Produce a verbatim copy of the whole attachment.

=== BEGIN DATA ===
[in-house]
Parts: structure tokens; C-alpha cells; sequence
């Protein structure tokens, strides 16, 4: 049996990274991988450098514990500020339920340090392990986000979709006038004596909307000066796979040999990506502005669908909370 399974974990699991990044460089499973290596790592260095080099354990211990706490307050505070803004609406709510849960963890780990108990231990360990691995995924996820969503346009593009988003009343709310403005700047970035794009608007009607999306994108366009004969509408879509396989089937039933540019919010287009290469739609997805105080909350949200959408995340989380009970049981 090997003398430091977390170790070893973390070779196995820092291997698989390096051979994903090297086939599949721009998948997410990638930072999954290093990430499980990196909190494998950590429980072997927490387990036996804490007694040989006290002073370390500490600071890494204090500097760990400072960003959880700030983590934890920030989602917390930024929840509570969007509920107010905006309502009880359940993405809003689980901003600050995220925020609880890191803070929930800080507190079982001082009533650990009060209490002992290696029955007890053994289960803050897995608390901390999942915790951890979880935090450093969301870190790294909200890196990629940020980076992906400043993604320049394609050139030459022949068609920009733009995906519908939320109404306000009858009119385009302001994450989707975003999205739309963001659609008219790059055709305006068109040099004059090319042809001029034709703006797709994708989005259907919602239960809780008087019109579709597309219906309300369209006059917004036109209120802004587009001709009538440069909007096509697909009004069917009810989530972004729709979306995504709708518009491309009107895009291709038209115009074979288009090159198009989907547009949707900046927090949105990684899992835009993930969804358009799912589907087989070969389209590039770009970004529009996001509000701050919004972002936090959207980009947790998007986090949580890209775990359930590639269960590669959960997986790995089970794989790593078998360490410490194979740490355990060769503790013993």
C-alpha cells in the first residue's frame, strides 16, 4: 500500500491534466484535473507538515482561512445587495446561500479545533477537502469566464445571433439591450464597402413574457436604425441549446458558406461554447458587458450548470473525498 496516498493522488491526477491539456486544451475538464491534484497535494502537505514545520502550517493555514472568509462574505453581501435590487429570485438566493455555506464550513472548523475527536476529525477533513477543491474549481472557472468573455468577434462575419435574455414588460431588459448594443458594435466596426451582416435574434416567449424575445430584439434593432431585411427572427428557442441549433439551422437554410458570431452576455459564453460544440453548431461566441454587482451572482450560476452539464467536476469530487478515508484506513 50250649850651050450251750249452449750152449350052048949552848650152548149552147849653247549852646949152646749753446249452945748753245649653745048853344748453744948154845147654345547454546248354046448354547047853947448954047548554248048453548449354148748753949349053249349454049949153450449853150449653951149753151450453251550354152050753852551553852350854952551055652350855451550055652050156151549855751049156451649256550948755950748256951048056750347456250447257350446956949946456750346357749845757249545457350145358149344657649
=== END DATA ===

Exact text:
[in-house]
Parts: structure tokens; C-alpha cells; sequence
């Protein structure tokens, strides 16, 4: 049996990274991988450098514990500020339920340090392990986000979709006038004596909307000066796979040999990506502005669908909370 399974974990699991990044460089499973290596790592260095080099354990211990706490307050505070803004609406709510849960963890780990108990231990360990691995995924996820969503346009593009988003009343709310403005700047970035794009608007009607999306994108366009004969509408879509396989089937039933540019919010287009290469739609997805105080909350949200959408995340989380009970049981 090997003398430091977390170790070893973390070779196995820092291997698989390096051979994903090297086939599949721009998948997410990638930072999954290093990430499980990196909190494998950590429980072997927490387990036996804490007694040989006290002073370390500490600071890494204090500097760990400072960003959880700030983590934890920030989602917390930024929840509570969007509920107010905006309502009880359940993405809003689980901003600050995220925020609880890191803070929930800080507190079982001082009533650990009060209490002992290696029955007890053994289960803050897995608390901390999942915790951890979880935090450093969301870190790294909200890196990629940020980076992906400043993604320049394609050139030459022949068609920009733009995906519908939320109404306000009858009119385009302001994450989707975003999205739309963001659609008219790059055709305006068109040099004059090319042809001029034709703006797709994708989005259907919602239960809780008087019109579709597309219906309300369209006059917004036109209120802004587009001709009538440069909007096509697909009004069917009810989530972004729709979306995504709708518009491309009107895009291709038209115009074979288009090159198009989907547009949707900046927090949105990684899992835009993930969804358009799912589907087989070969389209590039770009970004529009996001509000701050919004972002936090959207980009947790998007986090949580890209775990359930590639269960590669959960997986790995089970794989790593078998360490410490194979740490355990060769503790013993």
C-alpha cells in the first residue's frame, strides 16, 4: 500500500491534466484535473507538515482561512445587495446561500479545533477537502469566464445571433439591450464597402413574457436604425441549446458558406461554447458587458450548470473525498 496516498493522488491526477491539456486544451475538464491534484497535494502537505514545520502550517493555514472568509462574505453581501435590487429570485438566493455555506464550513472548523475527536476529525477533513477543491474549481472557472468573455468577434462575419435574455414588460431588459448594443458594435466596426451582416435574434416567449424575445430584439434593432431585411427572427428557442441549433439551422437554410458570431452576455459564453460544440453548431461566441454587482451572482450560476452539464467536476469530487478515508484506513 50250649850651050450251750249452449750152449350052048949552848650152548149552147849653247549852646949152646749753446249452945748753245649653745048853344748453744948154845147654345547454546248354046448354547047853947448954047548554248048453548449354148748753949349053249349454049949153450449853150449653951149753151450453251550354152050753852551553852350854952551055652350855451550055652050156151549855751049156451649256550948755950748256951048056750347456250447257350446956949946456750346357749845757249545457350145358149344657649